What is a woman? We could always have a distinction between “woman” and “transwoman,” right? Who cares? We’re just hashing out concepts, and in the end, the definition doesn’t really matter all that much because human society can just adapt. The problem is that there are casualties to this debate. Transgender people are dying while this linguistic nitpicking rages on. Why don’t we choose a definition where nobody gets hurt?

They’re just words, folks. Remember: sticks and stones may break my bones, but words are the foundation of my ideological system, and any fluctuation in their social acceptance means that that ideological system is in peril. Meanwhile, others are enduring sticks and stones, so maybe hurry the fuck up with your existential crisis, k?

There’s a lot of accusations flying around about certain groups, individuals, and local white male terrorists saying that they are misogynist. It’s a fair claim. A lot of their actions possess underlying, or even blatantly overt, violence directed towards female humans. Misogyny is the hatred of women, but do these men actually hate women? From the common progressive standpoint, obviously, and to question that canon is essentially to turn in your progressive credentials. However, claiming the alt-right, the incels, the white supremacists, and the Jordan Petersons hate women is kinda like saying terrorists hate our freedom. It’s painting the antagonist with purposefully broad strokes to make the Manichean dichotomy easier to propagandize.


All this could be solved if our glorious leader and their wicked despot had a cage match on Pay Per View.

Simone de Beauvoir wrote that women struggle to rebel against men because they are dispersed throughout every category; blacks, whites, rich, poor, and so on; all of them have women. Women cannot simply cleave themselves from their biological counterpart, and even though whites and blacks could eliminate one another, Jews could eliminate every last gentile and vice versa (as has been attempted), women cannot get rid of men. This makes rebellion against male dominance much more complicated. While de Beauvoir was writing about the predicament of being woman, the same holds true for men. Man cannot wholly rebel against women. Hatred that longs for catastrophic destruction of the thing hated is a non-starter. Misogyny in its purest sense is just implausible.

Elliot Rodger, the champion of misogyny, killed a whole mess of people because women collectively decided not to have sex with him. Is it fair to say he hated women when Rodger clearly desired them? A love/hate relationship could be argued, but I think that is far too simplistic. Rodger believed that women should have sex with him. They did not, which means that women were not fulfilling their role as sex-havers. It was this dereliction of duty that drove him towards violence.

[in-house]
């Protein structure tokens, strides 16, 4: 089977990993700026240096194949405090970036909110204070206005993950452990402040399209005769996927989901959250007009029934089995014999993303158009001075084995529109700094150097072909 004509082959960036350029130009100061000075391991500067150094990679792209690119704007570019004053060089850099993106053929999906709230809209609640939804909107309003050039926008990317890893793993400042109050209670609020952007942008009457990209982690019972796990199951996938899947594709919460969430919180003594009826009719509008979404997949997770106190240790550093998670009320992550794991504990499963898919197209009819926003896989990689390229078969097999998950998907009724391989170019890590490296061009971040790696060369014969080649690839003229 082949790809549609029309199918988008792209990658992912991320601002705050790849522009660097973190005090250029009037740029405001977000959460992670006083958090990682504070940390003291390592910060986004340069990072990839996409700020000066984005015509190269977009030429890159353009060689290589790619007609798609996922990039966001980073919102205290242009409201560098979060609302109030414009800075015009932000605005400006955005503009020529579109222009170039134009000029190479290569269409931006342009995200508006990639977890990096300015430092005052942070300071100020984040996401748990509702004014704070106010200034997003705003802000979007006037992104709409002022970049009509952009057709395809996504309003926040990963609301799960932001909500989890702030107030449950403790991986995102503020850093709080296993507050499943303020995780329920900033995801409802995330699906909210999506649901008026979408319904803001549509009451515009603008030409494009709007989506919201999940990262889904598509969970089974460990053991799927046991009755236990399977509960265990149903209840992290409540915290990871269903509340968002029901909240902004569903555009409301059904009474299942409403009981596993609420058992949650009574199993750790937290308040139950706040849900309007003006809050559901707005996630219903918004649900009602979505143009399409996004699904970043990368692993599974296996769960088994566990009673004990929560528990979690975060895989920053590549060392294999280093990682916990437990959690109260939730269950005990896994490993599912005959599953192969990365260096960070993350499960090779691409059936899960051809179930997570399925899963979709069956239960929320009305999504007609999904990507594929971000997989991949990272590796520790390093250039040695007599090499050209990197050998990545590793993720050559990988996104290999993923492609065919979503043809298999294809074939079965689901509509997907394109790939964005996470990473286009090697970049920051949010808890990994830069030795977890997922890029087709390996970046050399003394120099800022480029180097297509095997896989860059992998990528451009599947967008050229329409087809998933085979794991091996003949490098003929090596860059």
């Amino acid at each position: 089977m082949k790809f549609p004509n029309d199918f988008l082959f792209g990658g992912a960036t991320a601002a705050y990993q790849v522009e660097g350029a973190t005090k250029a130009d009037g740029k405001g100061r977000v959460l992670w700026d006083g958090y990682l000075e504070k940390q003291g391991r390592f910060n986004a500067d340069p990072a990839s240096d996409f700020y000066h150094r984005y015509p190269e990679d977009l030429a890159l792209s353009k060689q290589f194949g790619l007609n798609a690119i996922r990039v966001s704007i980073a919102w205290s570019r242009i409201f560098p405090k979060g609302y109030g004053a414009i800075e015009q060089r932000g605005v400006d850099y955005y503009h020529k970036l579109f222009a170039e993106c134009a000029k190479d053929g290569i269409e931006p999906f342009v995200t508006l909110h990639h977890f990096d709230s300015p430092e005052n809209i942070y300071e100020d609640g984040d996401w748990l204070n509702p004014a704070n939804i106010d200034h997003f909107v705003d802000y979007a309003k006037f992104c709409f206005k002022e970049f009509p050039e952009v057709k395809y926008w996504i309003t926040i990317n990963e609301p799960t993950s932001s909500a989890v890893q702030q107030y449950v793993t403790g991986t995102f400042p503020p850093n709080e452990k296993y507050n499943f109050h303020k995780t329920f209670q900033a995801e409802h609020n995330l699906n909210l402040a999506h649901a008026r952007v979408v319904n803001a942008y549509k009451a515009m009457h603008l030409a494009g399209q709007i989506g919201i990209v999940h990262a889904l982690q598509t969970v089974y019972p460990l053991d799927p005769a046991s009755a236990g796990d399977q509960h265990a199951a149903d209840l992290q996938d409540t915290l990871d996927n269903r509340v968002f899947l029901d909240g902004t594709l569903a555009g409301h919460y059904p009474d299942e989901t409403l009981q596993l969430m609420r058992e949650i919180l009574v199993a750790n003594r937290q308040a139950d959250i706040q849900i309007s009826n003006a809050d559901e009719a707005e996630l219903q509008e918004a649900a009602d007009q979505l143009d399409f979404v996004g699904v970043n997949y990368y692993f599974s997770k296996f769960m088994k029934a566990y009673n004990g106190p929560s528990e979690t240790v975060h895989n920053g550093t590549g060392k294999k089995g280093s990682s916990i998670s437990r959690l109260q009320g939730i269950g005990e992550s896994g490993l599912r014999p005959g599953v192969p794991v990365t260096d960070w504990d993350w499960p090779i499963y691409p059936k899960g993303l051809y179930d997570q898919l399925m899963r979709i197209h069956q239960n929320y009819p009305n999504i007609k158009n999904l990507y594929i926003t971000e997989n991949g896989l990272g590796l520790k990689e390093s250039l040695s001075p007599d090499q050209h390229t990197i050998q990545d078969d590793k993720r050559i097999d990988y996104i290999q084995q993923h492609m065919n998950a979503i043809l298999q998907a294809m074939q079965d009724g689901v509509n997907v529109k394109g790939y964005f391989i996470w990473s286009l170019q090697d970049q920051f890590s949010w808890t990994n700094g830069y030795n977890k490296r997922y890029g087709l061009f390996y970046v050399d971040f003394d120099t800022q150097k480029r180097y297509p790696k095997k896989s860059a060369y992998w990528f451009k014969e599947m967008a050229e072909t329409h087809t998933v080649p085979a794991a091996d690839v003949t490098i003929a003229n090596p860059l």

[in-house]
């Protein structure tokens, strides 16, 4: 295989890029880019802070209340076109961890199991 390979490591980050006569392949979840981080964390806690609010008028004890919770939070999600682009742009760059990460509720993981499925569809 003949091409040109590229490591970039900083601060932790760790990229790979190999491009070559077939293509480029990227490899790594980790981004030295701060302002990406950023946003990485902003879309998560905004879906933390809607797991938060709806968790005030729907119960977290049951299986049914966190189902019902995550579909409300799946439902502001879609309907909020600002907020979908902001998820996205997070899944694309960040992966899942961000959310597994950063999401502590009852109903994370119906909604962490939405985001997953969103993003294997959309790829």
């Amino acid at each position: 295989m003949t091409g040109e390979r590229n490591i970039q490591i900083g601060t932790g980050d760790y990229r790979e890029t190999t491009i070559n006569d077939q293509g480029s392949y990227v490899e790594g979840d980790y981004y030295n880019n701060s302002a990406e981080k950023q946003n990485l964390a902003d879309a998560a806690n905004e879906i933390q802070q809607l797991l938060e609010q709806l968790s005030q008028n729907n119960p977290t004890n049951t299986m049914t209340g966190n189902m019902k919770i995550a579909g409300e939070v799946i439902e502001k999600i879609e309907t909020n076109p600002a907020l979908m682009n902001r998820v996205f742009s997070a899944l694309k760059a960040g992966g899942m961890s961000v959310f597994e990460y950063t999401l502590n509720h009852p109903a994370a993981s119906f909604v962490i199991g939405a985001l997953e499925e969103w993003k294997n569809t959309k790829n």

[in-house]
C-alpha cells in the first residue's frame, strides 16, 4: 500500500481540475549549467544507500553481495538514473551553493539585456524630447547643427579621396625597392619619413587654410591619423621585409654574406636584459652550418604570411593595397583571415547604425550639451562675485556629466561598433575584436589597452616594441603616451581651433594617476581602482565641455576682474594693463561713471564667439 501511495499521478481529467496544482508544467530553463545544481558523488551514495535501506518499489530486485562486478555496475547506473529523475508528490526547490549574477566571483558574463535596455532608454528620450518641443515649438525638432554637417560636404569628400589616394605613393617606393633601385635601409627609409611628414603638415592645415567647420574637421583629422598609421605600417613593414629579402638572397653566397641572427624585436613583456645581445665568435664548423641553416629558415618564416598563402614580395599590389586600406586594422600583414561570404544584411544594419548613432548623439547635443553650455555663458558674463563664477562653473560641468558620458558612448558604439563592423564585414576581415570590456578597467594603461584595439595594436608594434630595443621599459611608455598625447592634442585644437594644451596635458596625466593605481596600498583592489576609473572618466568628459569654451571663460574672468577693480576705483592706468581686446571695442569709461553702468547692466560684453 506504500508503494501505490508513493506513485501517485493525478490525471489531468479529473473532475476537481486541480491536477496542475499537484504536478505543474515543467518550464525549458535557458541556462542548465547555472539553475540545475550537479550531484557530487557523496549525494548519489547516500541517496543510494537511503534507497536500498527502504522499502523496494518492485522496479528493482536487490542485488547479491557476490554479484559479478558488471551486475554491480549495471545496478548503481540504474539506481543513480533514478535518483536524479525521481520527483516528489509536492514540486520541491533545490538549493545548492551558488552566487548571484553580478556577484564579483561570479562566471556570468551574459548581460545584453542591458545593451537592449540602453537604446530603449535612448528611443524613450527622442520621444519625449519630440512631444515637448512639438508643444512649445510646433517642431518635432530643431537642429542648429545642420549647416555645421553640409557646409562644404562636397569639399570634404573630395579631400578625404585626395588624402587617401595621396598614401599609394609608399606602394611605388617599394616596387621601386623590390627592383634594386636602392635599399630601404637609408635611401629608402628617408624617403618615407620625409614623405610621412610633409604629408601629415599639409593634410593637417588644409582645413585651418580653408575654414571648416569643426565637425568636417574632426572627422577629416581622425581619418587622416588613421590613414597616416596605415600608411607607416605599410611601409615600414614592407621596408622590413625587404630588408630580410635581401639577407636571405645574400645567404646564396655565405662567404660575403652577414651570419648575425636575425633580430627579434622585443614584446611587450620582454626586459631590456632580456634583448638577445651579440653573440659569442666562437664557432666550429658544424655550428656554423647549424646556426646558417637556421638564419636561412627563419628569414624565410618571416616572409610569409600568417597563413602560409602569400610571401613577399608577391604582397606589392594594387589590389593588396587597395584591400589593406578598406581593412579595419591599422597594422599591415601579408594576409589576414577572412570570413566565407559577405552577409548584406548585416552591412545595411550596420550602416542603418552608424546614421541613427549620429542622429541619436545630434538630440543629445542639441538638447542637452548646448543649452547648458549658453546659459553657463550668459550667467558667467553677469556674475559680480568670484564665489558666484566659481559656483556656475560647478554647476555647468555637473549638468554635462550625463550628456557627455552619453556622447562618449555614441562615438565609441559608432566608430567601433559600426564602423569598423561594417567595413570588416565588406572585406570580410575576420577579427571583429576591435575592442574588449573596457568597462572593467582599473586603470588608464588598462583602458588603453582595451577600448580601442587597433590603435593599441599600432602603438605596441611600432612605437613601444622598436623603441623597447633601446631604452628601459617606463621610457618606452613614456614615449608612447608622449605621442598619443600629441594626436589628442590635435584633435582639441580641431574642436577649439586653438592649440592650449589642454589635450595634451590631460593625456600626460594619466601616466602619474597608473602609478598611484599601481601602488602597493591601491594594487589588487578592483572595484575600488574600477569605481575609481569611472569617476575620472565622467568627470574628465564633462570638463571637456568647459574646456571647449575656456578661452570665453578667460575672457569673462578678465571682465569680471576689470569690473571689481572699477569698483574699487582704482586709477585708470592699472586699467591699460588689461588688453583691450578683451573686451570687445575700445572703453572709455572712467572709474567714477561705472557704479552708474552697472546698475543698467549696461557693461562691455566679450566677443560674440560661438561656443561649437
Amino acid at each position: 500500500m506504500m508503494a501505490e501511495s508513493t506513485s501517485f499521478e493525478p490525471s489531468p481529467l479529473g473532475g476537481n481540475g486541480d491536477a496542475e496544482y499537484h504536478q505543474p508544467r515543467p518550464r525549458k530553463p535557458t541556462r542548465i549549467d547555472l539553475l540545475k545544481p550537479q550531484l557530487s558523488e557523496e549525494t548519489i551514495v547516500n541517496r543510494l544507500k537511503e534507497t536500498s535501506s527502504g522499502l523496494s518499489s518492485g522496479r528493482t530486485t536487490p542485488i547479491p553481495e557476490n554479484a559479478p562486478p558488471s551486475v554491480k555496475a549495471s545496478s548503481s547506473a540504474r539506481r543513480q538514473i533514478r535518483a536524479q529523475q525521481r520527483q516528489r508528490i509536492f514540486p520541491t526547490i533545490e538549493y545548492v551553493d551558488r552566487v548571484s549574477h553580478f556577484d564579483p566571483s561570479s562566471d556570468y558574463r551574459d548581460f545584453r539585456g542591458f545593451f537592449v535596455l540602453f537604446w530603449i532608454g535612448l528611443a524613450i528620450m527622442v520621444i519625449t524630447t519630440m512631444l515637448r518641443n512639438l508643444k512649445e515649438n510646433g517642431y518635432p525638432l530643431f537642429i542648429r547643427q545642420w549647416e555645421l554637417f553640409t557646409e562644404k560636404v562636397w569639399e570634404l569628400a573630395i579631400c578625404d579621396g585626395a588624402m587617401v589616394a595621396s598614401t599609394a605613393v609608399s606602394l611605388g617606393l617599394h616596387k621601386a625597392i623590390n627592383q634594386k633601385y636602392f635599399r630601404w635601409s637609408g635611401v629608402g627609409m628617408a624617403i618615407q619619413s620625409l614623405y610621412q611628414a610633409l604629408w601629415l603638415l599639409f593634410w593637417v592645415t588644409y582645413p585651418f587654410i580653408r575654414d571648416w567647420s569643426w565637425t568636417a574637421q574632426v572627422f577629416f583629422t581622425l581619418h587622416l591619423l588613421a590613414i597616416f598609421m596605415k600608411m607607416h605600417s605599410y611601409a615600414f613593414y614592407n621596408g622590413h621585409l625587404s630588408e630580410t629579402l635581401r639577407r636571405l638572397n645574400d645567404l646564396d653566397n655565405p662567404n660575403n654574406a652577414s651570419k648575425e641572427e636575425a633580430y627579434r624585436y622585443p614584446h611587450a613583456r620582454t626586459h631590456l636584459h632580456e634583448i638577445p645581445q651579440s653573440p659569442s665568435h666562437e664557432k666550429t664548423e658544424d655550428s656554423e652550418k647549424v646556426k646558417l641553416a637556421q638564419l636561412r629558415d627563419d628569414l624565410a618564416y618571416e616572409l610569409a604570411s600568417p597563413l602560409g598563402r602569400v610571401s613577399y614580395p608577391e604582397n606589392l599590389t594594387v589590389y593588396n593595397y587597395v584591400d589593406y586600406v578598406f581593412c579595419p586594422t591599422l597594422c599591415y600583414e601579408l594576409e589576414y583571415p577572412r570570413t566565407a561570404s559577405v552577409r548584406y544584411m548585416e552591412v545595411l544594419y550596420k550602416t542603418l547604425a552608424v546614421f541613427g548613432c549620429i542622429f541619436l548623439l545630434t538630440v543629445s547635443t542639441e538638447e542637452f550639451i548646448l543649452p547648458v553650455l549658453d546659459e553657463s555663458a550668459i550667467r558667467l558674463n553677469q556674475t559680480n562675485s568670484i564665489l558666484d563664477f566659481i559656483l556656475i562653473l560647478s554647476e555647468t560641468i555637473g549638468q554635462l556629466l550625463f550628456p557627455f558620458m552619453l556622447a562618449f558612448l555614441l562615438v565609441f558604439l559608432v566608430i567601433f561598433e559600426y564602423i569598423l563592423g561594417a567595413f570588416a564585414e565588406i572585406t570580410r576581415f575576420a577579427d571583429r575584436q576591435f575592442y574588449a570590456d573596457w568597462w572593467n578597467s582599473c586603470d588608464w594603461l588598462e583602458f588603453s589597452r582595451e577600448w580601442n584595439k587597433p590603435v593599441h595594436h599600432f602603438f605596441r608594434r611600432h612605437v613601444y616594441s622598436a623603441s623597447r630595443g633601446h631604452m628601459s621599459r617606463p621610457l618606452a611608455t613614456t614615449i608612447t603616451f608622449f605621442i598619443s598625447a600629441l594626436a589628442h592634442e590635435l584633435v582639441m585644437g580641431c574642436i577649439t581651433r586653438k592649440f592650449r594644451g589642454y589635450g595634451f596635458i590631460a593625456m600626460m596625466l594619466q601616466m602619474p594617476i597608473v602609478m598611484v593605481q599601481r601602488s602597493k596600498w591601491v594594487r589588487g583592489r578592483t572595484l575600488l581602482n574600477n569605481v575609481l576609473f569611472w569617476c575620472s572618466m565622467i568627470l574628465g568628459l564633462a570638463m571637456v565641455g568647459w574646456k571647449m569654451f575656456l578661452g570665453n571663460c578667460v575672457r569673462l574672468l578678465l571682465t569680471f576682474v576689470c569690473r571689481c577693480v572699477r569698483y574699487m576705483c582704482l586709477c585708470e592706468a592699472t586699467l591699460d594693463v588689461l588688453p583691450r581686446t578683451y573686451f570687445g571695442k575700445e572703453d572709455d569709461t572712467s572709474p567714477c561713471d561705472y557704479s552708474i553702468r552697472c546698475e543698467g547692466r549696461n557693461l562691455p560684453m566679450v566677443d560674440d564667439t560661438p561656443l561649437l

Let’s look at another example. The Jordan Peterson clip I hyperlinked earlier shows Peterson describing why women cannot participate in rational discourse: men can’t be physically abusive toward women because of social norms, and violence is the only thing that keeps discourse rational between men, therefore women can say the craziest shit in the world, and men can’t rough them up for being so dumb. This creates feminism, I guess. This is stupid for many reasons, the most glaring being that it ignores the fact that men commit violence against women all the God damn time, but what makes it allegedly misogynistic is that it conceives of “woman” in a specific way. “Woman” is not rational, “woman” relies on notions of chivalry for her own benefit, chivalry is a thing, etc. Now I doubt that Jordan Peterson hates women, he makes sure to mention that he married one after all, but it’s clear that his beliefs about women have something wrong with them.


Women! Amirite?? If men could just somehow commit violence against them, then none of this would ever have happened!

What’s the link between Elliot Rodger and Jordan Peterson? They both define “woman” as something that women as people cannot be. Women are autonomous, freely-choosing human beings. “Woman” is not irrational, nor is she a sex-haver, in the way an inkwell is an inkwell. Peterson and Rodger categorize women in such a way that eliminates her humanity. Certainly women can be irrational; they can also have sex. The problem is that defining women in such a way limits their freedom, and when you demand they act in a certain way that they naturally cannot adhere to 100% of the time, you’re bound to be disappointed (especially during an age when a lot of women have been empowered enough to not give a shit about what you think).

What we’re calling the hatred of women is the enforcement, through words or deeds, of an anachronistic (if not outright fictional) idea of “woman.” If some woman decided to have sex with Elliot Rodger, he likely would have been fine with her (up until she stopped). If a woman agreed with Jordan Peterson, he’d think she was a-okay. Conform to these ideas, and the hatred disappears. It’s not hateful attitudes that is driving these men, but the idea of what a woman should and should not be. Were Elliot Rodger to say, “I want to have sex with a woman,” what he means when he says “woman” and what someone else might hear are two totally separate notions.The problem isn’t hatred; the problem is that these ideas of what is “woman” are wrong.

THE STEPFORD WIVES, Toni Reid, Carole Mallory, Tina Louise, Katherine Ross, Paula Prentiss, Barbara

Women are biologically determined to conform to their social role

If you believe that women should be or perform Y, and you don’t have any problems with women who are and do Y, you will never self identify as someone who hates women. You’ll just be wrong, and if you act on your wrong beliefs to shame, abuse, or kill women who do not fit into this fantastical mould that you’ve created in your mind, then you are raging against human beings for being human.

And you need to stop.